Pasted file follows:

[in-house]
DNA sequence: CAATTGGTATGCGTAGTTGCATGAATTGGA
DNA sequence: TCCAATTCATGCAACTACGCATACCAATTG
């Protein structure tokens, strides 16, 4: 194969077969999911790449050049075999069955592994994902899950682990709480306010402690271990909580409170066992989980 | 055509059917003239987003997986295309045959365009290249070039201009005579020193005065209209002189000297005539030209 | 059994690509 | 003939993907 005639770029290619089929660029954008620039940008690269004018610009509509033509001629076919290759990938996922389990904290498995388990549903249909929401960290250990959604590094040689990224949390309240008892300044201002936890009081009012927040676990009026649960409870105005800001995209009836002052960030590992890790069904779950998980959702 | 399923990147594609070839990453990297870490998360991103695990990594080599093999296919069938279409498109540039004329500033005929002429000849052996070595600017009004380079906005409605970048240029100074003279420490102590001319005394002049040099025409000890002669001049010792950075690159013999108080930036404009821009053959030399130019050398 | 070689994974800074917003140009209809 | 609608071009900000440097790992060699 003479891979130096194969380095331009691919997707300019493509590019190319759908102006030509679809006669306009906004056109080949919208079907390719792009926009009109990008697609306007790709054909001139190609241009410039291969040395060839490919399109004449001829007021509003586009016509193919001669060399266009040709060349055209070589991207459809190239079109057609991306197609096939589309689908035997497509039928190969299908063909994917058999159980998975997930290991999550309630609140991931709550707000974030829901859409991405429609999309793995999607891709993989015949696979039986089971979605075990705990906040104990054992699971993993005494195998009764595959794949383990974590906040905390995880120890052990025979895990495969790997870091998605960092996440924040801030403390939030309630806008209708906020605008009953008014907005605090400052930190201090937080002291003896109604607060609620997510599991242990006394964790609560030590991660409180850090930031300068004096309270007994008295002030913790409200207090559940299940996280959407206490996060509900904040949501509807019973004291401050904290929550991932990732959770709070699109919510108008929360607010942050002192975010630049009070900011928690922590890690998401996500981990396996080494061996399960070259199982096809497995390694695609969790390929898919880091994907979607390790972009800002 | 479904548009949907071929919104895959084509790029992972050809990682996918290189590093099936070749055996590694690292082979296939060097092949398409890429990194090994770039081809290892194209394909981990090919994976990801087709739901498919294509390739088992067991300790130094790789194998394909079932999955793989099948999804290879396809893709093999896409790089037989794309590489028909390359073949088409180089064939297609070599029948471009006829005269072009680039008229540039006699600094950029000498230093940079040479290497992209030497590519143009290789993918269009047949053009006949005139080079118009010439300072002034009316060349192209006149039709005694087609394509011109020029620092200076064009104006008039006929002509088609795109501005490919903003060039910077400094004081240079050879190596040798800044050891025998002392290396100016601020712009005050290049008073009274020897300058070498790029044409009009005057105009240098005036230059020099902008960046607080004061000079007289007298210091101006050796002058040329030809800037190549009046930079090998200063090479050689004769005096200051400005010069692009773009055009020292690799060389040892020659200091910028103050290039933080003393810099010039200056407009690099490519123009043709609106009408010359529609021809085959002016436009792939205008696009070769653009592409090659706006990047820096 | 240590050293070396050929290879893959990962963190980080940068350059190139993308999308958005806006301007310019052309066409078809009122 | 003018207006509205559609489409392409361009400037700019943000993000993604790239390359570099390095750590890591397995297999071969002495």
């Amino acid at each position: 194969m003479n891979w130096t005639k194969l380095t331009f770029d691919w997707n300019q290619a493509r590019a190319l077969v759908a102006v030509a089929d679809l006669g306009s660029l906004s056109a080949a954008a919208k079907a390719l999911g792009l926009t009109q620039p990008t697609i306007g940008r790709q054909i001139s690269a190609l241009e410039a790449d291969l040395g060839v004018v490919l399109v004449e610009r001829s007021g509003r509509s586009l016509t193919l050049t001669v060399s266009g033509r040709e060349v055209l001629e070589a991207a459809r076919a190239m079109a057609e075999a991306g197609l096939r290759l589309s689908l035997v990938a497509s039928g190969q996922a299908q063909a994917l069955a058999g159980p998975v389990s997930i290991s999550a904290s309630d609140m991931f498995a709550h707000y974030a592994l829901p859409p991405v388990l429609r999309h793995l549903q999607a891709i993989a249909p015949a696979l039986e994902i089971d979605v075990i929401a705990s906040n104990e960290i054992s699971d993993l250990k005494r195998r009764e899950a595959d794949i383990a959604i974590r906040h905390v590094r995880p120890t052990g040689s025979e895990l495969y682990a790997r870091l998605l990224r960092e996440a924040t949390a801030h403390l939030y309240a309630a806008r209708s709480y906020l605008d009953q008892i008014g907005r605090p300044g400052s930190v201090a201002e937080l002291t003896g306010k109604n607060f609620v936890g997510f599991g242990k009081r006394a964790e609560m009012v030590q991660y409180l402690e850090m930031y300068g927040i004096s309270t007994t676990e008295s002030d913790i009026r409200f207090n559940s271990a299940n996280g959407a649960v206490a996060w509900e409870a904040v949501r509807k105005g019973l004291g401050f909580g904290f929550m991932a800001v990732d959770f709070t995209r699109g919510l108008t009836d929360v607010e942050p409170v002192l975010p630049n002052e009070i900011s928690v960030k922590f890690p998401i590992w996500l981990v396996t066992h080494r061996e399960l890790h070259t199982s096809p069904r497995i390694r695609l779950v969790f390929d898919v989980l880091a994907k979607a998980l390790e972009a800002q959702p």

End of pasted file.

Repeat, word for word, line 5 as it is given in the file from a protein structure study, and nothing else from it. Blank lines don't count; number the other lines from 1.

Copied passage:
């Amino acid at each position: 194969m003479n891979w130096t005639k194969l380095t331009f770029d691919w997707n300019q290619a493509r590019a190319l077969v759908a102006v030509a089929d679809l006669g306009s660029l906004s056109a080949a954008a919208k079907a390719l999911g792009l926009t009109q620039p990008t697609i306007g940008r790709q054909i001139s690269a190609l241009e410039a790449d291969l040395g060839v004018v490919l399109v004449e610009r001829s007021g509003r509509s586009l016509t193919l050049t001669v060399s266009g033509r040709e060349v055209l001629e070589a991207a459809r076919a190239m079109a057609e075999a991306g197609l096939r290759l589309s689908l035997v990938a497509s039928g190969q996922a299908q063909a994917l069955a058999g159980p998975v389990s997930i290991s999550a904290s309630d609140m991931f498995a709550h707000y974030a592994l829901p859409p991405v388990l429609r999309h793995l549903q999607a891709i993989a249909p015949a696979l039986e994902i089971d979605v075990i929401a705990s906040n104990e960290i054992s699971d993993l250990k005494r195998r009764e899950a595959d794949i383990a959604i974590r906040h905390v590094r995880p120890t052990g040689s025979e895990l495969y682990a790997r870091l998605l990224r960092e996440a924040t949390a801030h403390l939030y309240a309630a806008r209708s709480y906020l605008d009953q008892i008014g907005r605090p300044g400052s930190v201090a201002e937080l002291t003896g306010k109604n607060f609620v936890g997510f599991g242990k009081r006394a964790e609560m009012v030590q991660y409180l402690e850090m930031y300068g927040i004096s309270t007994t676990e008295s002030d913790i009026r409200f207090n559940s271990a299940n996280g959407a649960v206490a996060w509900e409870a904040v949501r509807k105005g019973l004291g401050f909580g904290f929550m991932a800001v990732d959770f709070t995209r699109g919510l108008t009836d929360v607010e942050p409170v002192l975010p630049n002052e009070i900011s928690v960030k922590f890690p998401i590992w996500l981990v396996t066992h080494r061996e399960l890790h070259t199982s096809p069904r497995i390694r695609l779950v969790f390929d898919v989980l880091a994907k979607a998980l390790e972009a800002q959702p």